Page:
For the fourth year in a row, Lower School students participated in the annual #CardboardChallenge to imagine, design, plan and create structures related to what they are learning.
Inspired by a 9-year old boy in East L.A., MVPS students joined in the national initiative to create cardboard communities — exercising curiosity, making connections, and demonstrating creativity.
The Cardboard Challenge, launched by Imagination Foundation whose mission is to foster creativity and entrepreneurship in children around the world, offers students an opportunity to design and build — using their imaginations, recycled materials and cardboard.
Through a playful learning experience while demonstrating deep learning of their core subjects, our students in Kindergarten through grade 4 implemented the MV Mindsets and Design Thinking principles to explore essential questions. For example:
- What needs drive innovation?
- How does innovation affect society?
- How are communities created?
- How do communities change over time?
- What are the building blocks of earth
- How do landforms influence where we live
- How can I give directions to navigate the unknown successfully?
- What is a maze?
Each grade level worked on projects unique to their respective units of study.
This fall Kindergartners have explored many aspects of their community– roads, bridges, buildings and even classrooms. Additionally, they have enjoyed an emerging relationship with external expert Mr. Dan the Architect Man who offered feedback on students’ cardboard challenge prototypes. Reinforcing the need to plan in order to build, the architect inspired them to use skills such as: reading, writing, measuring, designing, and collaborating. For the Cardboard Challenge they structured their own community on the courtyard.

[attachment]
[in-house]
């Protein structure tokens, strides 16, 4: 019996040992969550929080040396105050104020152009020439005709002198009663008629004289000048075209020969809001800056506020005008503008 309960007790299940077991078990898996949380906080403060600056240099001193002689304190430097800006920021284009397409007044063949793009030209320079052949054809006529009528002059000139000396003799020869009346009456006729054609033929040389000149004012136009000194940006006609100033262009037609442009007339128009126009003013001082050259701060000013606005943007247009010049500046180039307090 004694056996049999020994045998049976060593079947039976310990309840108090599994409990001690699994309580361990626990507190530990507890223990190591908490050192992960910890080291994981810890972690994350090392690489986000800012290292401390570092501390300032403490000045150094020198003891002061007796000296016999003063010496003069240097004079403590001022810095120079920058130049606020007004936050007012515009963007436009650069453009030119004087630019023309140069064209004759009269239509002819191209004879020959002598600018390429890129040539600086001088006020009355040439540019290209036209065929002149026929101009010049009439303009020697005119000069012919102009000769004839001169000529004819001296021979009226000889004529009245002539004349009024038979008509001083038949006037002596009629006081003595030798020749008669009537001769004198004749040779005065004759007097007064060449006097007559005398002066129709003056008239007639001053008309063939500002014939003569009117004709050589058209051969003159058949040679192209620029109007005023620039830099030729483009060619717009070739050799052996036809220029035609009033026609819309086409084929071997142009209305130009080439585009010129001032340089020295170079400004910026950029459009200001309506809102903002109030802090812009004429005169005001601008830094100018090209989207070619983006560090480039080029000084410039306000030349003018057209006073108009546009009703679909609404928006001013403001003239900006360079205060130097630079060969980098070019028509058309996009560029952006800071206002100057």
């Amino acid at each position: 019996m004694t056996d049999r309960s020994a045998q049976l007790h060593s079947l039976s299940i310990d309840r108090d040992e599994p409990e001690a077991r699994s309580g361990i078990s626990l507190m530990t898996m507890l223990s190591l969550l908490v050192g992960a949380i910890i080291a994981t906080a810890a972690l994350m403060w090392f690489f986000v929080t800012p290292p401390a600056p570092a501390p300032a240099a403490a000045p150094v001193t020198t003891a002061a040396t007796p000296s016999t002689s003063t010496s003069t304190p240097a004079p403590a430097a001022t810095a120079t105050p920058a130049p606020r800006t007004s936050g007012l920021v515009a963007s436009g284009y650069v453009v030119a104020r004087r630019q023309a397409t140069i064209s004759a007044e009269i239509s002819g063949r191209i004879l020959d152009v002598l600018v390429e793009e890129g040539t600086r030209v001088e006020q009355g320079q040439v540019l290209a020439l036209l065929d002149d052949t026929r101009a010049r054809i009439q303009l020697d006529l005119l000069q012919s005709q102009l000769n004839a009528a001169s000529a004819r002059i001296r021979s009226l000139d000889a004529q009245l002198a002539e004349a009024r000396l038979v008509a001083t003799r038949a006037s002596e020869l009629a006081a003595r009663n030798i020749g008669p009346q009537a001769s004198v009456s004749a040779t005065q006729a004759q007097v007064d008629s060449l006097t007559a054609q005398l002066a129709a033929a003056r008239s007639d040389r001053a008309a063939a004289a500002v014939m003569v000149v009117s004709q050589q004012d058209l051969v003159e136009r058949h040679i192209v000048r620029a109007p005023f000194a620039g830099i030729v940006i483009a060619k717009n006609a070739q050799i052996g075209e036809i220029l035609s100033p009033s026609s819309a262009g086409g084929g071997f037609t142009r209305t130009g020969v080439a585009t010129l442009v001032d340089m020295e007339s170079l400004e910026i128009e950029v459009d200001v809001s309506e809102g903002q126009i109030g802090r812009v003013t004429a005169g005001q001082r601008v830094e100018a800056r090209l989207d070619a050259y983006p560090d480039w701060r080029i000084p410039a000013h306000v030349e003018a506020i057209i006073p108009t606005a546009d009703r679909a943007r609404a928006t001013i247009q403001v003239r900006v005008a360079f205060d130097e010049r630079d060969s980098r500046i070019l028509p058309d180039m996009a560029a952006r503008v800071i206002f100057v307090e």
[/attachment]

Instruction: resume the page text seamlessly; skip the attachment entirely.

In first grade students are actively practicing design thinking as they explore the world. Learning how to navigate and pivot, they designed a variety of mazes and obstacle courses for their friends to maneuver. Theirs was the only grade level that didn’t need any external assistance (tape, glue, scissors) – their creations interlocked.
Second graders are discovering Georgia through landforms and habitats. Refining their research through both science and art, they demonstrated their knowledge of local landmarks such as Stone Mountain and the Chattahoochee River.
Third graders are gaining a deeper understanding of different types of communities: rural, suburban and urban. To prepare for their challenge, they interviewed friends and family members to explore areas outside of our urban city of Atlanta. On the courtyard, they replicated multiple types of environments.
Fourth graders extended their unit on European exploration by building a castle. Using skills from math, social studies and design thinking, students were asked to meet certain criteria as well as open their imaginative minds.
Prior to the event, parents contributed stacks and mounds of cardboard boxes and remnants. A significant amount of materials was donated by local businesses, Kroger, Home Depot and Target – in response to letters of request sent by third graders. Additionally, our own Ms. Sikes’ father, the owner of a shipping company, contributed piles of cardboard.
Jim Tiffin, Director of Media and Maker Programs, shares, “The most exhilarating part of this project is the amount of reflection and tradition we have in it, now. Students know it’s coming and get really excited about it. Also, we’ve built in structure to hit learning outcomes, all while kids are planning, designing, creating, and reflecting.”
And what about wishes for next year? Tiffin continues, “Next year? We’re going to add a clean up component as part of the experience.”
“This is the best day EVER”
“Our build didn’t go exactly like our plan, but it turned out great anyway!”
On Twitter, Imagination Foundation recognizes MVPS as “MVPs”: